Protected bike lanes up for vote: have your say
I can hardly believe that it was at the start of Mayor Ford's terrible reign over this city that a protected bike lanes network was first approved by City Council. It was to be a large square network—Sherbourne, Richmond/Adelaide, St. George/Beverley, Harbord/Hoskin/Wellesley, and also Bloor East over the Don Valley. And now, four years later, with barely any progress, two key pieces of that infrastructure—Richmond/Adelaide and Harbord/Hoskin—are up for next-to-final approval at the public works committee on May 14th (agenda published on Friday).
Write that into your calendar's right now: Go to City Hall on May 14.
And if you can't make it send an email to public works: firstname.lastname@example.org and let the politicians know how important it is to you that you get these protected bike lanes. Once the agenda is published you'll be able to reference the exact item number in your email. But in the meanwhile, it can't hurt to email all the councillors on the committee: Michelle Berardinetti, Janet Davis, Mark Grimes
Mike Layton, Denzil Minnan-Wong (Chair), and John Parker.
As it happens with most bike projects in this messed up city, these two projects have asterisks: Richmond/Adelaide will be a pilot project this year from Bathurst to York; and Harbord/Hoskin will be definitely an improvement but we won't see a completely protected bike lane—in fact, we haven't even got confirmation that staff will use bollards even where there is room (I talked here on how they could improve that one).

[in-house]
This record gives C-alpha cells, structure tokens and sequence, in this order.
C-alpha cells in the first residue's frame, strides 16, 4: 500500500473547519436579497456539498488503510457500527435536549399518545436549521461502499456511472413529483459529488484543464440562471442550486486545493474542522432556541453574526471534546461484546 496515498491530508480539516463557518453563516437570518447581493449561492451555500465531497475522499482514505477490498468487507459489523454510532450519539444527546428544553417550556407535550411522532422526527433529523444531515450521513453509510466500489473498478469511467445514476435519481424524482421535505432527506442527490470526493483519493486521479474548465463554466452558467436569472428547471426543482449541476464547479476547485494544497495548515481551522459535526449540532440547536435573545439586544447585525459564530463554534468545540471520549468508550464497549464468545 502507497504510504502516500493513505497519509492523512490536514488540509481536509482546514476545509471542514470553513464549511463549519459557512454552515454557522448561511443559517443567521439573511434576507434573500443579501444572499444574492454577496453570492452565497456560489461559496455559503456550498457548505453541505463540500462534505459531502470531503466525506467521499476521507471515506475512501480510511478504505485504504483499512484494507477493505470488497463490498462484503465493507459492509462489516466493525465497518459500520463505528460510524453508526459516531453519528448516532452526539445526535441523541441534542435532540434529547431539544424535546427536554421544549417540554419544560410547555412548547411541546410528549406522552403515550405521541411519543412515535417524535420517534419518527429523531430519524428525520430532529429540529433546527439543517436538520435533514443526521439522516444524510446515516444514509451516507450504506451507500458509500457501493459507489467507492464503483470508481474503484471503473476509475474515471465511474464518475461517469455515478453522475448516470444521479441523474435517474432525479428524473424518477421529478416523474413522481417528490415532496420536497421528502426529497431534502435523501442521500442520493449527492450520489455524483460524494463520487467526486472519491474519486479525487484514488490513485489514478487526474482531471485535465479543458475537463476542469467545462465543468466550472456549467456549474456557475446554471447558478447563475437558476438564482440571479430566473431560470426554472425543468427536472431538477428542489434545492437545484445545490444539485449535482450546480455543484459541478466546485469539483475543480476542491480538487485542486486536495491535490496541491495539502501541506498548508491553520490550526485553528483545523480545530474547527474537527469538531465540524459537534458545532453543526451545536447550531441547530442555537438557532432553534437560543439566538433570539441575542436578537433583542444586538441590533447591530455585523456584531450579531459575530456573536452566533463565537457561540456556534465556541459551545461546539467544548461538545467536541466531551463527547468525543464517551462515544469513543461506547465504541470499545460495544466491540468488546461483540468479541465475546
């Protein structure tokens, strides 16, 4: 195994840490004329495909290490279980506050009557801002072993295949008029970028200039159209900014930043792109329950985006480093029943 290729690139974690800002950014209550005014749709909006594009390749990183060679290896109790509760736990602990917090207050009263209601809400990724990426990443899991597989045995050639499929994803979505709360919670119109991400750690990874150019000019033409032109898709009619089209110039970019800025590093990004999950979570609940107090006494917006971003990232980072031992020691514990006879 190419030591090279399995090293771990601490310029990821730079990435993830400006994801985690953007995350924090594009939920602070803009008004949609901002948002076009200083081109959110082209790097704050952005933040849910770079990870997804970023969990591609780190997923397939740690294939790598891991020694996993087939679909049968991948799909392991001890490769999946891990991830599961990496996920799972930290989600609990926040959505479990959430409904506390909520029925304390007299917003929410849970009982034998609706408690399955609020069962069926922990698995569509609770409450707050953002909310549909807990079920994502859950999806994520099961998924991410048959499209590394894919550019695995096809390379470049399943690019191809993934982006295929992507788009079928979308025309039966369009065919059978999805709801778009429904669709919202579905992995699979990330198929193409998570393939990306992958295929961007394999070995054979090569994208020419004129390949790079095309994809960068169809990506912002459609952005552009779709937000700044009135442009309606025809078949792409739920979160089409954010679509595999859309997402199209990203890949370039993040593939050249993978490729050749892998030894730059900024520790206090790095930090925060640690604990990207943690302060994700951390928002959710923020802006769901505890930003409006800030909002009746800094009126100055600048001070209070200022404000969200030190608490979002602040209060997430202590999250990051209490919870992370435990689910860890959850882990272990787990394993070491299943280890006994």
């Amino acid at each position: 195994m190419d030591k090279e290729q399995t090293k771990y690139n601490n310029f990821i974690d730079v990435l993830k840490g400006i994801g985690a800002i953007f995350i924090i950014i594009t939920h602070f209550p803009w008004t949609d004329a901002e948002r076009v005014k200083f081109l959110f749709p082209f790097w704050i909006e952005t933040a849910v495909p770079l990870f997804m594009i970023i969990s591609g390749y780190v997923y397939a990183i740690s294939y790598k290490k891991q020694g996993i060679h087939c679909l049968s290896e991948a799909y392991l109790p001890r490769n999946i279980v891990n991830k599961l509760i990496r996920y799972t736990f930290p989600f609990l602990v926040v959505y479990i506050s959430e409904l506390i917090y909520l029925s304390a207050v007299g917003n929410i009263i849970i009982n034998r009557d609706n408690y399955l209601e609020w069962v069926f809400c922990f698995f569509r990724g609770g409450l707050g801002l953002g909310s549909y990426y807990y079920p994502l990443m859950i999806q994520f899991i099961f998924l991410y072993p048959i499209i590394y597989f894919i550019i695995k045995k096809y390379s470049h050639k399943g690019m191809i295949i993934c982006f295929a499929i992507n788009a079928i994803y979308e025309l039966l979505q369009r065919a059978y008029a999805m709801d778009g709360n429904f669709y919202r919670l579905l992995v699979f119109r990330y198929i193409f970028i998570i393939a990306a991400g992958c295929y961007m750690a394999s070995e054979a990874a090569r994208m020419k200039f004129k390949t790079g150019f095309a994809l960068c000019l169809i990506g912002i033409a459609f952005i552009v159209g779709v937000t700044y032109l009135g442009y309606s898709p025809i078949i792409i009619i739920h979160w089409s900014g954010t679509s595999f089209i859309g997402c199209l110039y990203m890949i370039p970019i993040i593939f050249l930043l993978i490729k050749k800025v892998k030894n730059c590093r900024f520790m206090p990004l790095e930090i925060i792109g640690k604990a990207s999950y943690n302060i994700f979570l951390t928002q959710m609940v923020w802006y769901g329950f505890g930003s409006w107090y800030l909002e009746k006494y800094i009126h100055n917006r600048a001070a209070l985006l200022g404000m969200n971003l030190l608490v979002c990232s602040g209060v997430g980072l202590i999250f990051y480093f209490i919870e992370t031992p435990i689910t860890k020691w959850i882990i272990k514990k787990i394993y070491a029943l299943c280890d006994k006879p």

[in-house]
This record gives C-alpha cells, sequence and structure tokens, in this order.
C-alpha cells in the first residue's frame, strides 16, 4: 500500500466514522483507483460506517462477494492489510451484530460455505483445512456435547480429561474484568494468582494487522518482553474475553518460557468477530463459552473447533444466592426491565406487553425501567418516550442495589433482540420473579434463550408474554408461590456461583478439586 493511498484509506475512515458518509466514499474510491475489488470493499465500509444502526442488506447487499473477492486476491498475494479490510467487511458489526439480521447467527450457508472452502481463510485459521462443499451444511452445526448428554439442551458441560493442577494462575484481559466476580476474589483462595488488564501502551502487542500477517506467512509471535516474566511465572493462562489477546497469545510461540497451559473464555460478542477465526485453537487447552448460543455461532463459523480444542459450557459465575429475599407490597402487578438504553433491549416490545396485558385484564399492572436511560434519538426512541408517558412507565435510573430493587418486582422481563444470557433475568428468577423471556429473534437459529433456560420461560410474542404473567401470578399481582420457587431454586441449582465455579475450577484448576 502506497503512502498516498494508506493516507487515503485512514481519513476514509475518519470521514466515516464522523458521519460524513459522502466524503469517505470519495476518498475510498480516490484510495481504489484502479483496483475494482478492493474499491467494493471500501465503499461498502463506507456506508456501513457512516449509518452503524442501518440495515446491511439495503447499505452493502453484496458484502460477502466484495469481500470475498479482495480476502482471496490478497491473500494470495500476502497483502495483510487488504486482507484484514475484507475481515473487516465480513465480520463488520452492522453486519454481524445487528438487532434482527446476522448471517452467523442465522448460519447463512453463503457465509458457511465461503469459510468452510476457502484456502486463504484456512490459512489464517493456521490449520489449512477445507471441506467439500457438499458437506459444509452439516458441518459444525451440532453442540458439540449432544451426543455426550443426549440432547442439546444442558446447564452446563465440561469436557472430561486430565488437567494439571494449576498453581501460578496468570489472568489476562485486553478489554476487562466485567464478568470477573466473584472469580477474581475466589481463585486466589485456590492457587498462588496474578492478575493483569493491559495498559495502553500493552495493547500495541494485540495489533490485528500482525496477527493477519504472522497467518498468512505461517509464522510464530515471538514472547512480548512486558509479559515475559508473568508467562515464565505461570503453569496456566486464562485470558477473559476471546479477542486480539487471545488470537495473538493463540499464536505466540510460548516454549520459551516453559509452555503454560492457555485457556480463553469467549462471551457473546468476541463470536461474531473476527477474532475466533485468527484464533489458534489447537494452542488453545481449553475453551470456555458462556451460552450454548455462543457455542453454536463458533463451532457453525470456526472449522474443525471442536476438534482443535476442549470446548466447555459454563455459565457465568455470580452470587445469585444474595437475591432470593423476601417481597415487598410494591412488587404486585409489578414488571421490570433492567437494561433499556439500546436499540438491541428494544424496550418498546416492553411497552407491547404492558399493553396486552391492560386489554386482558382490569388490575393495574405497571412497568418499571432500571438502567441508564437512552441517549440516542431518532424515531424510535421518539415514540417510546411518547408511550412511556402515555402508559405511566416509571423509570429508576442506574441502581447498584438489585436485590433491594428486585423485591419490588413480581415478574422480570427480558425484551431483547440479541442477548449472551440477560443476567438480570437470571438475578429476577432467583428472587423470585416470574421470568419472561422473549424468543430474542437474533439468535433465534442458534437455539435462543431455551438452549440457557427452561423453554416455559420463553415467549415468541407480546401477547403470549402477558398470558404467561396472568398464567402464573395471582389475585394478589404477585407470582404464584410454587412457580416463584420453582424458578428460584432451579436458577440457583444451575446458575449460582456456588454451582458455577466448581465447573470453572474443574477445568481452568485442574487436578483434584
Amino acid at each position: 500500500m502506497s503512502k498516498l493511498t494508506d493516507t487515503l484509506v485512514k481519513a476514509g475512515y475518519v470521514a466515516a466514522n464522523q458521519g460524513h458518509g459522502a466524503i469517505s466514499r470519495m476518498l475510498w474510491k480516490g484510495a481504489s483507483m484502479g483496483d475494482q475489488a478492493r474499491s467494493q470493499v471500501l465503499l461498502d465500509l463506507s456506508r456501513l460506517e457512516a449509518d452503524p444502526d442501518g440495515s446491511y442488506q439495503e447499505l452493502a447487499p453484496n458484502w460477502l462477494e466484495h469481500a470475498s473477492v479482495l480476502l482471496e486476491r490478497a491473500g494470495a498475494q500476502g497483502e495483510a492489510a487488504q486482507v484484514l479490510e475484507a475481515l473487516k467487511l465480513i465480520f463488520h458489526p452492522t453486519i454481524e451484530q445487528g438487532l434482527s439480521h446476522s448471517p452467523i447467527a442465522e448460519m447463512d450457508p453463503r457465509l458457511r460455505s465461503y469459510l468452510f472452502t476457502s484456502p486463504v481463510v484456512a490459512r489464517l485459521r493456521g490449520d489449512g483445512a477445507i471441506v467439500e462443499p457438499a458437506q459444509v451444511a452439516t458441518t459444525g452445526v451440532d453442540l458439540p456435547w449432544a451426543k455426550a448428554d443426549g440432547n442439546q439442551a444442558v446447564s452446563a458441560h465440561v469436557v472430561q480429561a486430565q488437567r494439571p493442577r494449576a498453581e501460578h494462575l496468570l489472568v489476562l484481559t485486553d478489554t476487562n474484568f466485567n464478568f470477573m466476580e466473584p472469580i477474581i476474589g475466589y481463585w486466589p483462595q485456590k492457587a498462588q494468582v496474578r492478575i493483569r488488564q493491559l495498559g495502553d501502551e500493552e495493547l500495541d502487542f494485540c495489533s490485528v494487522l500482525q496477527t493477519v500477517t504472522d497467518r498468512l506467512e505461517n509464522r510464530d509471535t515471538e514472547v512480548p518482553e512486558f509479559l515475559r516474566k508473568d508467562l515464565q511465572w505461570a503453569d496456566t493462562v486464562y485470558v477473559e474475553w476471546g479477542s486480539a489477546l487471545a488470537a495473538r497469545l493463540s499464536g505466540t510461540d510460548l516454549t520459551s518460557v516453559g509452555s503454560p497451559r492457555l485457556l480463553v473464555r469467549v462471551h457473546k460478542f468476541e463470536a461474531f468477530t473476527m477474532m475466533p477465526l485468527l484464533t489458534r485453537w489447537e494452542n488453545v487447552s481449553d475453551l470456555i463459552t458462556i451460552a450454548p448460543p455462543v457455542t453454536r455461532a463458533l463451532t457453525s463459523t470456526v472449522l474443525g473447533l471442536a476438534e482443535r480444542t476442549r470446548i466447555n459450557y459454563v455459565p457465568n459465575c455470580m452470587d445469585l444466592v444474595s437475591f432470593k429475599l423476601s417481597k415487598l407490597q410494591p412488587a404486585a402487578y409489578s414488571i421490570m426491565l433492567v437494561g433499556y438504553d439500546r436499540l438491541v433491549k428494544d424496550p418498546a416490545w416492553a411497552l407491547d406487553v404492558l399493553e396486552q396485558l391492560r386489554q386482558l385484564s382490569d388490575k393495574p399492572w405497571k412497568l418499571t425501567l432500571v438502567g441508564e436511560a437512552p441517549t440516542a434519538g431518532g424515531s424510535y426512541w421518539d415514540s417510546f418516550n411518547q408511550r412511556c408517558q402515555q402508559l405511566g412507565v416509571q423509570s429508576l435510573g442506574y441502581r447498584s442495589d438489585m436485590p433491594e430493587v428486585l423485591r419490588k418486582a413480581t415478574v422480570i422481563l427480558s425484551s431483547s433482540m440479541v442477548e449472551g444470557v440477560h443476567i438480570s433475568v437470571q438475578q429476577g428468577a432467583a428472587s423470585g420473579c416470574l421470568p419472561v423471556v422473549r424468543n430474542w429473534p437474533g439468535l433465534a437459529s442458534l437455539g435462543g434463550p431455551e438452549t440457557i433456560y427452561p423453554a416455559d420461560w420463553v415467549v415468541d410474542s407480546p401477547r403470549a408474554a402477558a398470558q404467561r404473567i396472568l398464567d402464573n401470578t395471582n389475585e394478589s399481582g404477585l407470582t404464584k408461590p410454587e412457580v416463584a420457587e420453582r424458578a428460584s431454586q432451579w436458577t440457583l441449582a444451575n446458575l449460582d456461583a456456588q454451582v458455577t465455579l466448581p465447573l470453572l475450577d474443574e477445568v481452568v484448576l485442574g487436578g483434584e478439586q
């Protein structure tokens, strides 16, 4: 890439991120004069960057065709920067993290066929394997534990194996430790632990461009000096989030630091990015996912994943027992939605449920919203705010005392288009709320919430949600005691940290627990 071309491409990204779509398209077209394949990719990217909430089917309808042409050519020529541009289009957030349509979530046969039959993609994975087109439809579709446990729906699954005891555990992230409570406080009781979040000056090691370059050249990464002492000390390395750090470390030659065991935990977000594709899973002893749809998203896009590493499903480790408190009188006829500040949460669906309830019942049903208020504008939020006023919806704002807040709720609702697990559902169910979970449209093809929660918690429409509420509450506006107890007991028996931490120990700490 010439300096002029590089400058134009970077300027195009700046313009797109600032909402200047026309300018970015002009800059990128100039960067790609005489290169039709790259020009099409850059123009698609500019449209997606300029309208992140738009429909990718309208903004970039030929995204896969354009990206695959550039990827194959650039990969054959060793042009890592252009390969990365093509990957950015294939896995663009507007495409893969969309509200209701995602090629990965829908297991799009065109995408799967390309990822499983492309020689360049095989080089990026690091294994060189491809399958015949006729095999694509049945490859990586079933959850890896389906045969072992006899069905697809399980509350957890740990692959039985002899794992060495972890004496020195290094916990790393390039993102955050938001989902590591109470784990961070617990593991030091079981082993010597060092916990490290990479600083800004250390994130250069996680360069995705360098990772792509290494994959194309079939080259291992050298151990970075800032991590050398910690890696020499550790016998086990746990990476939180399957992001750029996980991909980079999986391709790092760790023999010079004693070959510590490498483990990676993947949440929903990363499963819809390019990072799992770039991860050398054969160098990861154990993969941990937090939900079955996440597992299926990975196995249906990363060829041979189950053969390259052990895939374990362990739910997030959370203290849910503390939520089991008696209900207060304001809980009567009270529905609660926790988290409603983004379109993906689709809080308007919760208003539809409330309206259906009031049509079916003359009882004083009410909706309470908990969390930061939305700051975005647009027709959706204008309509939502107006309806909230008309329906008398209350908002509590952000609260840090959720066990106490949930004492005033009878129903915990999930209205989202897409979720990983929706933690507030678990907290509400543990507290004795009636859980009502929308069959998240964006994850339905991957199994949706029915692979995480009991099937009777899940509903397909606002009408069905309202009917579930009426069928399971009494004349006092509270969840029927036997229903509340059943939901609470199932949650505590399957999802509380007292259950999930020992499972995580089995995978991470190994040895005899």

And, while they are finally installing bollards on Wellesley (photo above of truck parked in Wellesley "protected" bike lane), it won't be completed until after World Pride and they seem to have been spaced so far apart that any narcissistic driver would be quite willing and able to park there anyway. Which just begs the point of the whole enterprise.
And then there are the slapdash connections when the infrastructure ends. I've talked before about how the City can improve their proposals for the connections on Peter (re-align streets) and Simcoe (install lights!).
All the more reason to be loud and clear. The more politicians hear us, the safer they feel in taking risks and the more willing they are in dragging the city and staff into the 21st century.